Since we're on the topic of relationships, sometimes it's better to build your database properly and let Entity Framework build the navigational properties between the entities.

For example, when you are designing your table in SQL Server, right-clicking on a field row will display a context menu with an option to define Relationships. This is where you define your foreign keys between tables.

When you have these relationships between tables, this provides insight to Entity Framework on how to map your entities to the tables. These relationships will convert over to navigational properties in your entities.

Choose the option "Code First from Database..." when adding a new ADO Data Model to your project. Entity Framework will take over from there. It will read your database and make all of the necessary arrangements in your code.

If you've already had a DBA go through and create everything to make it a fast database, Entity Framework will adhere to the database's rules and create optimized code for your EF project.

Tip #4 - Know your Deferred Calls

I imagine there are times when you are wondering why your web application slows down when you are trying to retrieve 5 records in a 50,000-record table.

What could be taking so long?

You examine the statement and it's just one line in the method.

public IEnumerable<Product> GetTopProduct()
    return dbContext.Products.ToList().FirstOrDefault();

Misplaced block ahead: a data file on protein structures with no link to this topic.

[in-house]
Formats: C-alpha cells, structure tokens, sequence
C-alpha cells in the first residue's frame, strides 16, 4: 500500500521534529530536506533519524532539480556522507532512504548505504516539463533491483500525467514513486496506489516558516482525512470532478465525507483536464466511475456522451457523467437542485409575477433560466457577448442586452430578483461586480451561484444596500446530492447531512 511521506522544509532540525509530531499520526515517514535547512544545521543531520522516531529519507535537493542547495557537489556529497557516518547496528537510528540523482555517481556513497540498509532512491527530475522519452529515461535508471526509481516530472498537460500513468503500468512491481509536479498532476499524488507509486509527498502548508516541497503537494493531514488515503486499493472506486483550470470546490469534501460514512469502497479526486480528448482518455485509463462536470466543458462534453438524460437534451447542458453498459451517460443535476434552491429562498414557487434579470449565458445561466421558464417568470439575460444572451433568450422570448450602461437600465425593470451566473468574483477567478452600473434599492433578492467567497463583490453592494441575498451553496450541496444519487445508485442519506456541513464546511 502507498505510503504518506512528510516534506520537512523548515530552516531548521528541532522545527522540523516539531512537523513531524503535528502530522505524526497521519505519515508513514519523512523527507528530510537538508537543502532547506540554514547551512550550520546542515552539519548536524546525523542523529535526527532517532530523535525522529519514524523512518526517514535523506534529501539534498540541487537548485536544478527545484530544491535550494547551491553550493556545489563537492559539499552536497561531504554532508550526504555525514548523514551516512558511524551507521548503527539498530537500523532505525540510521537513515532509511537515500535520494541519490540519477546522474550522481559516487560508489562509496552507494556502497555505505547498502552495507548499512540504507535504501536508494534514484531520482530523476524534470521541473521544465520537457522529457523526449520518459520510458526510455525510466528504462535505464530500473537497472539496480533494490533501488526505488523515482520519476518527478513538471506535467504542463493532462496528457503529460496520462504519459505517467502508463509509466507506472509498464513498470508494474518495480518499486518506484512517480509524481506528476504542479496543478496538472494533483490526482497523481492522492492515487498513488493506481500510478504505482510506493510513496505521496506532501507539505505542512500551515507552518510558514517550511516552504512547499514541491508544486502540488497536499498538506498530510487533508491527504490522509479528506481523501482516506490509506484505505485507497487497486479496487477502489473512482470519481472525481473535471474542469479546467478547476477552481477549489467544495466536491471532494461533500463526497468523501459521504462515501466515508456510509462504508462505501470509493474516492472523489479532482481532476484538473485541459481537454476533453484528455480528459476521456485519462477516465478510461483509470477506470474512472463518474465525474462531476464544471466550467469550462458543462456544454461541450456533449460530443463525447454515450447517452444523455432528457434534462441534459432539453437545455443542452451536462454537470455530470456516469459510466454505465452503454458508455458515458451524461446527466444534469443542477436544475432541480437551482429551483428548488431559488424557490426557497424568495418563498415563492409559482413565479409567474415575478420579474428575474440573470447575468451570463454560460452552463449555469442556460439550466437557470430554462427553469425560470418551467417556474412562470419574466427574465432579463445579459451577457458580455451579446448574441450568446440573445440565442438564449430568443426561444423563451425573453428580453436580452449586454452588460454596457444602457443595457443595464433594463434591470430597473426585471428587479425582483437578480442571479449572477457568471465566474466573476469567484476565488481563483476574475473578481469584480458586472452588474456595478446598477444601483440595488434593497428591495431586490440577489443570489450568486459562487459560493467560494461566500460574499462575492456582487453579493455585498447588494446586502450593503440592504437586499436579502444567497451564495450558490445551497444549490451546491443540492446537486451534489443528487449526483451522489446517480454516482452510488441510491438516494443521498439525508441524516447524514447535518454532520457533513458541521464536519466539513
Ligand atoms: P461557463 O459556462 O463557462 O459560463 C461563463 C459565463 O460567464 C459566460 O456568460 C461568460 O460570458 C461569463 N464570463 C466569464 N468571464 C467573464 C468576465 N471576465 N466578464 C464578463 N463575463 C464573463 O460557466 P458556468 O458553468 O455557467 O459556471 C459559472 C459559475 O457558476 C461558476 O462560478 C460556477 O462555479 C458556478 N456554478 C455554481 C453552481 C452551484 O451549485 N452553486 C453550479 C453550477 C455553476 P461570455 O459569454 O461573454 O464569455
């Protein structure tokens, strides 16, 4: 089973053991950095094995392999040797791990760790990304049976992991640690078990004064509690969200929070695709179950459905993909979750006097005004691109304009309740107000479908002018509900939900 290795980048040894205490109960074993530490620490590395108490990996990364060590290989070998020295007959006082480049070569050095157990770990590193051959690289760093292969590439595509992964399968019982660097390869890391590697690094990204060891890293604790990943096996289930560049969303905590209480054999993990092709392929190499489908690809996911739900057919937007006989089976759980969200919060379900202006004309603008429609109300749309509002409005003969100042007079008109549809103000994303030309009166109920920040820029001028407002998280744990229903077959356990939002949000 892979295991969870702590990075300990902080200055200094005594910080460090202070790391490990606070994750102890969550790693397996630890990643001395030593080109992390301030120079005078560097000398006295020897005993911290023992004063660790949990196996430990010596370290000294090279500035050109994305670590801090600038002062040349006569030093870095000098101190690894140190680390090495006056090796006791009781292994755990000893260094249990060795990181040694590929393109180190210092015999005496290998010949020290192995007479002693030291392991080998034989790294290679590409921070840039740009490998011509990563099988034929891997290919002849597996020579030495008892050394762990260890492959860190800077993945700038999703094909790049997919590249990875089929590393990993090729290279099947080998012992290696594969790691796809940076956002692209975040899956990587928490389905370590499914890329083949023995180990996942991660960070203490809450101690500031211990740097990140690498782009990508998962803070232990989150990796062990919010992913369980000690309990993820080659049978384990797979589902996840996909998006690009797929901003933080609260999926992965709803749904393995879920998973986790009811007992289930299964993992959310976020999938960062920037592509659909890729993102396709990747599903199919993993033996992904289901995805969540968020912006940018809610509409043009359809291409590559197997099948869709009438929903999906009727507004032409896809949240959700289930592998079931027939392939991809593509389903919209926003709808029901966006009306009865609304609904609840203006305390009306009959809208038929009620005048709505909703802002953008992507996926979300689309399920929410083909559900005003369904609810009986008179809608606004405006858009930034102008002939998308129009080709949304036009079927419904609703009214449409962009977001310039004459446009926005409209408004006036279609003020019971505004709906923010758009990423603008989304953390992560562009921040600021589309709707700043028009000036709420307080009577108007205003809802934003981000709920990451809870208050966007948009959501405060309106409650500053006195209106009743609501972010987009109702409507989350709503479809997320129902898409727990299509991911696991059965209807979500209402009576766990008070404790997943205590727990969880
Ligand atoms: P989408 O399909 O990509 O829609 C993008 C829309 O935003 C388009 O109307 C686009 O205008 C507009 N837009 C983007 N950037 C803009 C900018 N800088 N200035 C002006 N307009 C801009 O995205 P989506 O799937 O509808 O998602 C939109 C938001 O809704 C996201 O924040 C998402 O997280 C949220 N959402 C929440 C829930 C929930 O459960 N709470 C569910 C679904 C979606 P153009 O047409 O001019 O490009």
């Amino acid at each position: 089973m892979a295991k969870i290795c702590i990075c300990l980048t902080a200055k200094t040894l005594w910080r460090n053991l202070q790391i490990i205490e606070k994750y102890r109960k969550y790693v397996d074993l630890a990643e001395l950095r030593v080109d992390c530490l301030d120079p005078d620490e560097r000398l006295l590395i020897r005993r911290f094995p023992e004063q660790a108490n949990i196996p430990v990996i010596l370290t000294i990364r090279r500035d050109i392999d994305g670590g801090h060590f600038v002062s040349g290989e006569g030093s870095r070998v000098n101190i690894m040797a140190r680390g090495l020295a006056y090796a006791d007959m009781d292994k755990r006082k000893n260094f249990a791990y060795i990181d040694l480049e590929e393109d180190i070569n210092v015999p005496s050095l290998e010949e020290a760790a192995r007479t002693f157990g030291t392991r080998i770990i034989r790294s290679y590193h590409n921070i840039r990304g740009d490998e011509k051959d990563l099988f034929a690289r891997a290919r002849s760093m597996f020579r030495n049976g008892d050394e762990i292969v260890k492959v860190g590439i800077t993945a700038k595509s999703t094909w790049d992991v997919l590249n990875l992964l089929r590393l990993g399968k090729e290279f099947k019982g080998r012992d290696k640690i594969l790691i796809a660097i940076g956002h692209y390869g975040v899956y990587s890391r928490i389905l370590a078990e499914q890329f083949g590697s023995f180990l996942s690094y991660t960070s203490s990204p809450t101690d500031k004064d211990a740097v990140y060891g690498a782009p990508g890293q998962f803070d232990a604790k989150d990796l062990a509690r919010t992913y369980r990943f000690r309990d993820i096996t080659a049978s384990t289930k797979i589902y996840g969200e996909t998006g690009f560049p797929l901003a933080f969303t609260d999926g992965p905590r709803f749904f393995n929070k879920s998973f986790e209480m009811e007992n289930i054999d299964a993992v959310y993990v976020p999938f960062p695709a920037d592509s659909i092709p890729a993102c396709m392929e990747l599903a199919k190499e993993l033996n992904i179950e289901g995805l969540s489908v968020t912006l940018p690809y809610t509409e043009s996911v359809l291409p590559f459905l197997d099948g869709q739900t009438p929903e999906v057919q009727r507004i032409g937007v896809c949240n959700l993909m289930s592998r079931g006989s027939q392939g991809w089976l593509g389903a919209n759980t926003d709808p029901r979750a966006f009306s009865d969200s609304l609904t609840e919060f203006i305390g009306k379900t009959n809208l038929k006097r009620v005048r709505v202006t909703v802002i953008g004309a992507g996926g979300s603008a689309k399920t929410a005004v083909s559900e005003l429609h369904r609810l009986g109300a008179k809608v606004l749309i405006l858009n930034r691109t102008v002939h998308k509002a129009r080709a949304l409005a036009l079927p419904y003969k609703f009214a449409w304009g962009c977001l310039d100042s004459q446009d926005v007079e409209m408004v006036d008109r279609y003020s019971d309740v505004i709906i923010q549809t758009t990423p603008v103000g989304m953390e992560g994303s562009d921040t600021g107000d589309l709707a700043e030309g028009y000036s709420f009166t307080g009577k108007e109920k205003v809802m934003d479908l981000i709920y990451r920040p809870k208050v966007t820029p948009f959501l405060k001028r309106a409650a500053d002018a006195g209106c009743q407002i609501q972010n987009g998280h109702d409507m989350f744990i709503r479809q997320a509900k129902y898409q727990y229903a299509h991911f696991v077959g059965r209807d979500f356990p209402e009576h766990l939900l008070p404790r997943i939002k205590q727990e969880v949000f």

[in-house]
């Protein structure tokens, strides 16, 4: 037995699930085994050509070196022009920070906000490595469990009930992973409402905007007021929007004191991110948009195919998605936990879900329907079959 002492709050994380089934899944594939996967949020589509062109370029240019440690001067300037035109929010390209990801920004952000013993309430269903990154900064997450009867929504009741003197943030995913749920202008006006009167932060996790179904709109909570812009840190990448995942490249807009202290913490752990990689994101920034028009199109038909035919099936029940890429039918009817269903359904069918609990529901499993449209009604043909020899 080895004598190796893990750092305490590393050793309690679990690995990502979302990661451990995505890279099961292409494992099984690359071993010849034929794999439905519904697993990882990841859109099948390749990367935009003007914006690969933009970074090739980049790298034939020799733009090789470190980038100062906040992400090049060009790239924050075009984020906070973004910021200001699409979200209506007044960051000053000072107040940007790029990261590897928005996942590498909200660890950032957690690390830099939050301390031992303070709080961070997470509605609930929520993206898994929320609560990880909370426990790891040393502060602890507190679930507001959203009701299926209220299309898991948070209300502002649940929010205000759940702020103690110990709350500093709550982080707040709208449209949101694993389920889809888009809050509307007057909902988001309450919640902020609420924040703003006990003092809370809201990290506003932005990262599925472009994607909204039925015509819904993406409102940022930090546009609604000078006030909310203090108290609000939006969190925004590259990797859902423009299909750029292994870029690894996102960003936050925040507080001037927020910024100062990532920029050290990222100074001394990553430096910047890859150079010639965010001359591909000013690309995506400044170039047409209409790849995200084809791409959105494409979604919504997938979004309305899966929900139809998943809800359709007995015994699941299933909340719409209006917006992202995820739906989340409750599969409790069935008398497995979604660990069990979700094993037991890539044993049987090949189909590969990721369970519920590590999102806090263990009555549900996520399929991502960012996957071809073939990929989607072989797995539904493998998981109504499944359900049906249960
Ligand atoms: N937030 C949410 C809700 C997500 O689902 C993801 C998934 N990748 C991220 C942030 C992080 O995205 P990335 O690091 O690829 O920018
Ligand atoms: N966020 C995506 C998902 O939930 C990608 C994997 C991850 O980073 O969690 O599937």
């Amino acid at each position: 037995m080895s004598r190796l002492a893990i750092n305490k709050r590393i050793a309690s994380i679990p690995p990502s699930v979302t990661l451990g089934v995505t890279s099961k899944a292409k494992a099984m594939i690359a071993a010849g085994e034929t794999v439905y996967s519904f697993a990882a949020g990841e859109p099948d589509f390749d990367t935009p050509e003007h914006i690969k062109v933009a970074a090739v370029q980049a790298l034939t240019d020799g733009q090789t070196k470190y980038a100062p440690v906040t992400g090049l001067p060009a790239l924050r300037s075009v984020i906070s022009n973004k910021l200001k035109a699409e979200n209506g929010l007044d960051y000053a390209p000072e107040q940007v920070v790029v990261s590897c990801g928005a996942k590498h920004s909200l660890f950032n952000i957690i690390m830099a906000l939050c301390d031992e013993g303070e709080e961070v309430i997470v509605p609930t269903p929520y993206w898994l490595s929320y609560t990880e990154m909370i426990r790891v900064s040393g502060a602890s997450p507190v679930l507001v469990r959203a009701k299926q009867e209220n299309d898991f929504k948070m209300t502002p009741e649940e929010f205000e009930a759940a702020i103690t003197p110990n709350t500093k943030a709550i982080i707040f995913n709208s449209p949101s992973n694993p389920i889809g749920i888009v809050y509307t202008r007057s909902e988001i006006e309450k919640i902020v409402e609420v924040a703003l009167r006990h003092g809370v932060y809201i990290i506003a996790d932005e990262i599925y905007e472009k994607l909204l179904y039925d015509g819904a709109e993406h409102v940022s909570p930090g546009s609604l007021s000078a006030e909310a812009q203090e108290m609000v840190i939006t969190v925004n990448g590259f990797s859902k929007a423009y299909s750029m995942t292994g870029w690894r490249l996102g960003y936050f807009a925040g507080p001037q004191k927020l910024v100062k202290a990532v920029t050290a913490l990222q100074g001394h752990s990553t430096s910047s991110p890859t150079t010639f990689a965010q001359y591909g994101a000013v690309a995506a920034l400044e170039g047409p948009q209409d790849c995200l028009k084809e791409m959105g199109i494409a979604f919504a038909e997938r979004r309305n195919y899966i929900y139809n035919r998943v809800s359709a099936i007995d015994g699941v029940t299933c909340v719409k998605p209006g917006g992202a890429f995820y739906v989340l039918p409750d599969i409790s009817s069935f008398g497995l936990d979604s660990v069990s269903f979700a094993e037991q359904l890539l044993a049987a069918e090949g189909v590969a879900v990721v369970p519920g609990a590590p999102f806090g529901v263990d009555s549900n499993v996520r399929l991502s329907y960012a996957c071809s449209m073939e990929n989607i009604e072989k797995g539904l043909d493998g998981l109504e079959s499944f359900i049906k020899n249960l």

In this statement, Entity Framework is creating the SQL statement and the ToList() is executed...immediately.

If the above example is used with the Products table, it will return all 50,000 records before it grabs the first one in the list.

A better statement would be:

public IEnumerable<Product> GetTopProduct()
    return dbContext.Products.FirstOrDefault();

This creates a SQL statement to return a TOP 1 record instead of retrieving all 50,000 records and then giving you the first record.

Definitely a quicker query.

Tip #5 - Don't bring over the kitchen sink 

If you don't need all of the fields, don't ask for them.

Let's say you have this Entity Framework call.

var products = dbContext.Products.ToList();

If you have a products table of 50 fields and you call this line of code, you will receive all 50 fields dragging down your database, network, PC...and your DBA. :-p

It's better to request a smaller subset of fields to pass across the wire.

var products = dbContext.Products.Select(r => new Product { r.ProductId, r.Title }).ToList();

It hopefully will make your DBA a little happier. Maybe even smile?


I'm pretty sure I'm forgetting some performance tips, but these were the usual suspects I fall back on when I'm not getting the speed I expect.

With Entity Framework Core out, these tips only make EF Core better than before since they improved performance again.

While these tips were from real-world experience, additional tips are available at Microsoft's Performance Considerations for EF 4, 5, and 6.

Did I miss some tips? How do you optimize Entity Framework? Do you use EF? Post your comments below and let's discuss.

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Picture of Jonathan "JD" Danylko

Jonathan Danylko is a web architect and entrepreneur who's been programming for over 25 years. He's developed websites for small, medium, and Fortune 500 companies since 1996.

He currently works at Insight Enterprises as a Principal Software Engineer.

When asked what he likes to do in his spare time, he replies, "I like to write and I like to code. I also like to write about code."